Archaeological researches created during the period 1978-1982, in the area of the former Tribunal of Iaşi, ”Moldova” Hotel and Ştefan cel Mare Avenue, led to the discovery of four faience plates, which are at present part of the patrimony of Moldavia’s History Museum in Iaşi. These plates were meant for the common people, were made by four different English manufacturers, in the “transfer printing” technique. The printing of the first plate shows composition with birds, and on the verso the manufacturer’s stamp which contains the word “Zoological” and the monogram W&B. These elements indicate it was achieved in the Wood & Brownfield workshops in Cobridge, during the period 1841-1850. The second item is a small plate ornamented with personages within an oriental frame. The manufacturer’s stamp contains the word “Kulat” and the monogram P B &H, thus pointing to the Pinder, Bourne & Hope company in Burslem, which created such items during the period 1851-1862.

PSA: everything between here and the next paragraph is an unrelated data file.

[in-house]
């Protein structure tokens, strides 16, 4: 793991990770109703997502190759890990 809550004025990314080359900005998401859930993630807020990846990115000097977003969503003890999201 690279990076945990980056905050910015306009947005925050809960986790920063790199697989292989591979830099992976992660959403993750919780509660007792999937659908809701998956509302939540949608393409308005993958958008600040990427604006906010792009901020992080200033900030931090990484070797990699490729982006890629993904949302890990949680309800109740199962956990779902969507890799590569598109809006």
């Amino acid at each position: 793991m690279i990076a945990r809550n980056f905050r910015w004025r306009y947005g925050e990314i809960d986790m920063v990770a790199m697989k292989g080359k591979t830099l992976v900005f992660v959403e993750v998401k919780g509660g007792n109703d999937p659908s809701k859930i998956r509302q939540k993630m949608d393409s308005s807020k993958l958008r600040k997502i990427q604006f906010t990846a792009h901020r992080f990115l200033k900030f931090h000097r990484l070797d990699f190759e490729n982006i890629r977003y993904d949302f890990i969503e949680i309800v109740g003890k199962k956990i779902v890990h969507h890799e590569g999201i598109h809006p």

If for the first two vessels, one knows exactly the names of the manufacturers having produced them, for the other items this is hard to achieve, as either no manufacturer’s signs have been preserved, considering the fragmentation of the vessels, or they were not marked with the manufacture’s stamp. Thus, the third item, produced after 1837, is ornamented with images of Eastern inspiration, based on a detail of the manufacturer’s make: the coat of arms of the United Kingdom of Great Britain and of Irland during the reign of Queen Victoria, with the motto “Dieu et mon droit” (God and My Right), under which the name “London Patent” is inscribed. The fourth item, which cannot be dated earlier than 1833 nor later than 1845, is bordered with an “Acanthus Scroll”, used on those times in ornamenting the plates with images inspired from the life of poet Byron. The central scene represents a religious edifice, which could be, most probably, the Church of St. Mary Magdalene in Hucknall, the place where the poet is buried. The presence of the plates point out the tendency of the high class of the city of Iaşi at mid-19th century, for the purchase of luxury items made in the British Isles.